Leadership is one of sport’s intangibles, and in rugby it is as imposing now as ever it was. Rugby captains have to demonstrate an ability to think on their feet.
The belief in the wisdom of an egg chaser’s directing hand is a necessity rather than a choice. More so if they are captaining an outfit. The investment of trust in rugby captains demands of them to be a physical and intellectual presence on the pitch.
They are not expected to collapse under the weight of their own contradictions.
And yet Rugby Cranes captain Asuman Mugerwa remains wrenched out of his current workings more than a year after his appointment.
The indefatigable prop has more moving parts than an orchestra, only they don’t always work in harmony.
Sessions full of jangling dissonances have unfortunately been commonplace during his stewardship.
Mugerwa has consequently proven to be serviceable without being anywhere near the class of his immediate predecessor Brian Odongo. This has not been without consequences.
The Rugby Cranes have mirrored their captain in his lack of direction and substance.
Next weekend, Rugby Cranes faithful will balk at the prospect of losing a third consecutive home Test when Zambia come to town.
Of course to say that Mugerwa is solely responsible for the paralysing horror of Uganda’s situation would be an odd and striking thing. The breadth of Uganda’s problems is much greater than might have been anticipated. It certainly straddles farther than a botched captaincy. Take the Kenya Test.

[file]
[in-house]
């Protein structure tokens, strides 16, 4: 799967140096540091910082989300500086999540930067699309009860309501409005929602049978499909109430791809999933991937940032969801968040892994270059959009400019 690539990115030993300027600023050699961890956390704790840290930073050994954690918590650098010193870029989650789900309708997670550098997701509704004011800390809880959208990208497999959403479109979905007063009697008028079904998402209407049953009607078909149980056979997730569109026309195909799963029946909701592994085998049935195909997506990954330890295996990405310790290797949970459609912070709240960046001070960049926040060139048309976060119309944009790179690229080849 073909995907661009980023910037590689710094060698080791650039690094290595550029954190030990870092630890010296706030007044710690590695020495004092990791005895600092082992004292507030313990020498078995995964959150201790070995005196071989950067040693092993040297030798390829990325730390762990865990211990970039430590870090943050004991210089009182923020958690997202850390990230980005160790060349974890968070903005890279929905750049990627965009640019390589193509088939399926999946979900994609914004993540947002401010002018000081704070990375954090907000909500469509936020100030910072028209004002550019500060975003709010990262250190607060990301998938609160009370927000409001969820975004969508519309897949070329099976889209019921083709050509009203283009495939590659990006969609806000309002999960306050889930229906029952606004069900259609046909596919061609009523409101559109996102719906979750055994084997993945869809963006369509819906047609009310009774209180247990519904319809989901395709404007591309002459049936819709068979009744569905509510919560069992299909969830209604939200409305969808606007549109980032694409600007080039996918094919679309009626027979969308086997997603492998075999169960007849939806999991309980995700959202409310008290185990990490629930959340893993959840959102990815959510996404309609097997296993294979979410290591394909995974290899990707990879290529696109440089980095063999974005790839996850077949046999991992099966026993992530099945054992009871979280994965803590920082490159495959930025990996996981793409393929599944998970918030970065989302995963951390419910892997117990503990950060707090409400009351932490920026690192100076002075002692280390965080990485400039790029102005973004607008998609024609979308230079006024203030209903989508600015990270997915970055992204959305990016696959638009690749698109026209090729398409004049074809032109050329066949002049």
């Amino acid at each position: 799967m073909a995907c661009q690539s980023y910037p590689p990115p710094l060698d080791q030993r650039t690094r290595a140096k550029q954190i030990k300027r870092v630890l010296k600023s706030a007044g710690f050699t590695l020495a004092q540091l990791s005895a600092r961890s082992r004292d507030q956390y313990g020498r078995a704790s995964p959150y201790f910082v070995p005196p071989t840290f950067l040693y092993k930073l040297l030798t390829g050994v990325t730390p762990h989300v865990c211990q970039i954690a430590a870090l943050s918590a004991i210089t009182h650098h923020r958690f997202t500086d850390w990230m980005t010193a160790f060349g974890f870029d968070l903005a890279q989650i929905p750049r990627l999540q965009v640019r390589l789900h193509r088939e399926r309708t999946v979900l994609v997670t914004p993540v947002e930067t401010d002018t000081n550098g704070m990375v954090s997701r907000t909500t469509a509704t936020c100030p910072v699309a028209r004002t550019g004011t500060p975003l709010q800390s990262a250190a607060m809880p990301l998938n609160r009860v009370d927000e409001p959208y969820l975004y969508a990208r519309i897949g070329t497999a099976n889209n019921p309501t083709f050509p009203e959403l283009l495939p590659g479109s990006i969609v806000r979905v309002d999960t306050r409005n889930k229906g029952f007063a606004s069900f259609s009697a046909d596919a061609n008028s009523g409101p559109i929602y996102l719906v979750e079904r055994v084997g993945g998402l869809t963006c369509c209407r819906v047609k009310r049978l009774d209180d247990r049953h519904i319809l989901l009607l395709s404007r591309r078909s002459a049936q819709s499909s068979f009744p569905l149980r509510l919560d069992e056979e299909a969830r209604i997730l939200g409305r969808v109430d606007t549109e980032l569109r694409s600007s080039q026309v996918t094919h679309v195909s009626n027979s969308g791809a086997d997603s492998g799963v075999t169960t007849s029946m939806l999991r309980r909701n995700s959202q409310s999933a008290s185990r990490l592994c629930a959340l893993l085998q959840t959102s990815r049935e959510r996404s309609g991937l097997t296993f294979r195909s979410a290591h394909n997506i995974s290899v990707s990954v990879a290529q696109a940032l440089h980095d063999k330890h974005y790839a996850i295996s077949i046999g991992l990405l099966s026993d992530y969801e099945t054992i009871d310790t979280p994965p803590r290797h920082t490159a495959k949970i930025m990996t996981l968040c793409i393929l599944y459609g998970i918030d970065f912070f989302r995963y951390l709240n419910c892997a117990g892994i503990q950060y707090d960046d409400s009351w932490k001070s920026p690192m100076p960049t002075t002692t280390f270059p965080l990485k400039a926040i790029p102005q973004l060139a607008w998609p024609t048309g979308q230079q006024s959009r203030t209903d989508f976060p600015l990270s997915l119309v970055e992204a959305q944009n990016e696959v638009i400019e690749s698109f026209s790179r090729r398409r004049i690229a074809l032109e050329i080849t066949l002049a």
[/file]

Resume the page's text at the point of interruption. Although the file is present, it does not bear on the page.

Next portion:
The Rugby Cranes were denied quick possession after the Simbas fractured their supply line by expertly controlling the tackle area.
But if they struggled at the breakdown in the Kenya Test, their concentration and discipline melted rather spectacularly against Zimbabwe.These deficits cannot entirely be blamed on a flawed captaincy.
Frequency and ferocity
Yet attacks against the Rugby Cranes captain continue to grow in both their frequency and ferocity. Here is why: rugby is a game of fine margins. A captain’s judgment of the merits of a decision taken is telling. That is why they are expected to be very single minded about what they want.
Against Kenya, most of Mugerwa’s decisions were met with much scepticism. Rugby Cranes fans for instance reacted with consternation at the decision not to change the place kicker even after Philip Wokorach serially failed to split the uprights. The choice to go for a line-out when another three pointer was dangled shortly before Jacob Ojee delivered a coup de grace provided more evidence.
Evidence that the captaincy is a job for which Mugerwa is peculiarly ill-suited.
A change of captaincy of course won’t of course mean that success for Rugby Cranes is by all means assured.
Such a change cannot also be dismissed as sticking plaster to deal with a broken system. It will in fact take a quiet, pale presence away from the captaincy. This could ultimately unburden Mugerwa and lead to a timely spike in ball carries.
Such a chain of events admittedly has a certain appeal if anything because it smacks of a win-win.